Dos Santos, Gaethje Among Those Questioning MMA’s Ruleset Following Foul-Filled UFC Vegas 51

Chris Barnett Martin Buday UFC Vegas 51
LAS VEGAS, NEVADA - APRIL 16: (R-L) Chris Barnett punches Martin Buday of Slovakia in a heavyweight fight during the UFC Fight Night event at UFC APEX on April 16, 2022 in Las Vegas, Nevada. (Photo by Jeff Bottari/Zuffa LLC)

Saturday night’s UFC Vegas 51 card was a foul-filled affair, with two fights ending early due to fighters being rendered unable to continue as a result of illegal strikes.

A full three fights had point deductions, with Istela Nunes rapped for poking Sam Hughes in the eye more than once early on the preliminary card. But it was Martin Buday’s illegal elbow on Chris Barnett, and later Caio Borralho landing an illegal knee on Gadzhi Omargadzhiev that really turned heads.

Both fights had already entered the third round, and with Barnett and Omargadzhiev left unable to continue, both went to the scorecards as a result. Leading to technical decision wins for the fighters who committed the fouls, namely Buday and Borralho.

The same referee, “Big” Dan Miragliotta, oversaw both contests. In the case of Buday, many watching, including Barnett’s fellow UFC fighters, were incensed that no point was taken, and that the blow was ruled “unintentional.” Among them was former UFC heavyweight champion Junior Dos Santos, normally as affable and soft-spoken as they come.

“Clearly intentional!” Dos Santos wrote on social media following the bout. “I don’t know what kind [of] sh*t is going on in those guy’s heads. And the referee saying it was an accident. BS”

An “elbow on the back of the head is never, never an accident,” the former champ added.

Lightweight contender and former interim champion Justin Gaethje also had a take on the Borralho fight. For his illegal knee, with his opponent down, Borralho was deducted a point; he won the bout on the scorecards regardless.

“I think at the very least it should be a no contest,” Gaethje wrote after the fight’s conclusion. “Borralho was the better fighter. He committed a foul that ended the fight. You can argue unintentional but it should be irrelevant. I don’t understand. It should go down as a DQ win for his opponent. You’re not discouraging others in future and you are almost encouraging a fighter to take that route. The stakes are too high and [people] cheat. This is why this situation is in the rule book, probably an entire section. To add more confusion, the legality of this knee specifically is different from state to state, ffs.”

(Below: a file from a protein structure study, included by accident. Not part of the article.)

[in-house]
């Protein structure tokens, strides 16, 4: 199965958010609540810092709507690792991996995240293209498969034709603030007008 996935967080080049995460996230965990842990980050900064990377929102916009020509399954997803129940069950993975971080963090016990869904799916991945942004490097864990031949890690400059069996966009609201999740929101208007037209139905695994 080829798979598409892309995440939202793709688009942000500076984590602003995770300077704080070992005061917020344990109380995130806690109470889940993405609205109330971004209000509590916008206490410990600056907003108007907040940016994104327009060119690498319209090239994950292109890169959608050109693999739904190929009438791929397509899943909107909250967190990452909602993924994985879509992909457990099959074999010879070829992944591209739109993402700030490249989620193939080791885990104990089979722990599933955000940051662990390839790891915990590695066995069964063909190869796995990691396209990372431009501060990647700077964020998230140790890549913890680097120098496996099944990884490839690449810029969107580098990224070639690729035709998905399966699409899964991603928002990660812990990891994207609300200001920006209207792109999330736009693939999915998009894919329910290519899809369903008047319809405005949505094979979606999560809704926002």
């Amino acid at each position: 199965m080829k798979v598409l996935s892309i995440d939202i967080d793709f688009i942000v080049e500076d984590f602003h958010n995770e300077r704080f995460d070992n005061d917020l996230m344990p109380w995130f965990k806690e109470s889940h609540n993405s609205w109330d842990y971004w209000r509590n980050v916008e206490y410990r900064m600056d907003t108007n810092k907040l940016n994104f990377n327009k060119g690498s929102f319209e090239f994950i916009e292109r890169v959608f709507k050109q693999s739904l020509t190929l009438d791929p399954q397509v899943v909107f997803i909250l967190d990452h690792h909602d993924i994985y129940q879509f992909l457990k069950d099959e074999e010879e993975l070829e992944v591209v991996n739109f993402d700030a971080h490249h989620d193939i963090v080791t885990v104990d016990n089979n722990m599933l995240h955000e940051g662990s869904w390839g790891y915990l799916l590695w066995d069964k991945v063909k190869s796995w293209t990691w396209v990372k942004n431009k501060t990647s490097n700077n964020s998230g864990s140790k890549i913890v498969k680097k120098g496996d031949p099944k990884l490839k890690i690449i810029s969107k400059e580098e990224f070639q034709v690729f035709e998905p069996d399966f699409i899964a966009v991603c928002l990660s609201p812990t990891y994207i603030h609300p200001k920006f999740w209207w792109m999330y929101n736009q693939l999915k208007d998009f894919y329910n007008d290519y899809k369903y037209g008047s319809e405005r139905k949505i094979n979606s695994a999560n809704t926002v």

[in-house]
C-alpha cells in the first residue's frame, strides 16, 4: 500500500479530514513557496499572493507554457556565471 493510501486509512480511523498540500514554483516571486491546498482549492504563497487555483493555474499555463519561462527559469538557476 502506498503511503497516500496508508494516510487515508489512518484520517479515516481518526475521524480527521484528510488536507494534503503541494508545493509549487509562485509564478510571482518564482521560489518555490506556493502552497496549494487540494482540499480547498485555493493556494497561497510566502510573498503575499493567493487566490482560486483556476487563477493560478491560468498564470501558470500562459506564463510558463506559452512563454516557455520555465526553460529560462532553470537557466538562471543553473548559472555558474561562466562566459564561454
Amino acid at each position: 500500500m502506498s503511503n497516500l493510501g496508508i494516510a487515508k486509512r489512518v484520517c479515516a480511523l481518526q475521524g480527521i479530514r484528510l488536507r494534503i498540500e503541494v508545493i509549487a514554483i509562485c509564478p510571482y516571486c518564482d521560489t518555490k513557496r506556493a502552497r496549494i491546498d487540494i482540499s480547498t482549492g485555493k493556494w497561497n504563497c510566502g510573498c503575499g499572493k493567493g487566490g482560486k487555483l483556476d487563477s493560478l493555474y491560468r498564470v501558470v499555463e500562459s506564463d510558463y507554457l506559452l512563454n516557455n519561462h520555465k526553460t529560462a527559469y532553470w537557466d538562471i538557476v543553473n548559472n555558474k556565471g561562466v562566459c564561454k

Gaethje’s reference to the legality of the knee being different state to state is in regard to the definition of a downed fighter, which was updated in the most recent revision of the Unified Rules of MMA. However, as not all states have adopted those rules, some states define a downed fighter as one with three points of contact with the canvas — “A grounded opponent is any fighter who has more than just the soles of their feet on the ground” — while others use the newer rule, which in full, reads:

A grounded fighter is defined as: Any part of the body, other than a single hand and
soles of the feet touching the fighting area floor. To be grounded, both hands palm/fist
down, and/or any other body part must be touching the fighting area floor. A single
knee, arm, makes the fighter grounded without having to have any other body part in
touch with the fighting area floor. At this time, kicks or knees to the head will not be

Of course, no one is arguing that Saturday’s fouls weren’t fouls. And Miragliotta did appear to follow the rules as written, though declaring a foul intentional or unintentional is a judgment call, and his judgment may have failed him in the Barnett case.

Still, the larger concern is the fighters who committed fouls being granted decision wins after leaving opponents unable to continue. Rather than being disqualified, whether the fouls were intentional or not. That’s something that may need a fresh look from the sport’s rule makers.

Plenty of other fighters questioned the lack of disqualifications in these cases, or at the very least gave their input.



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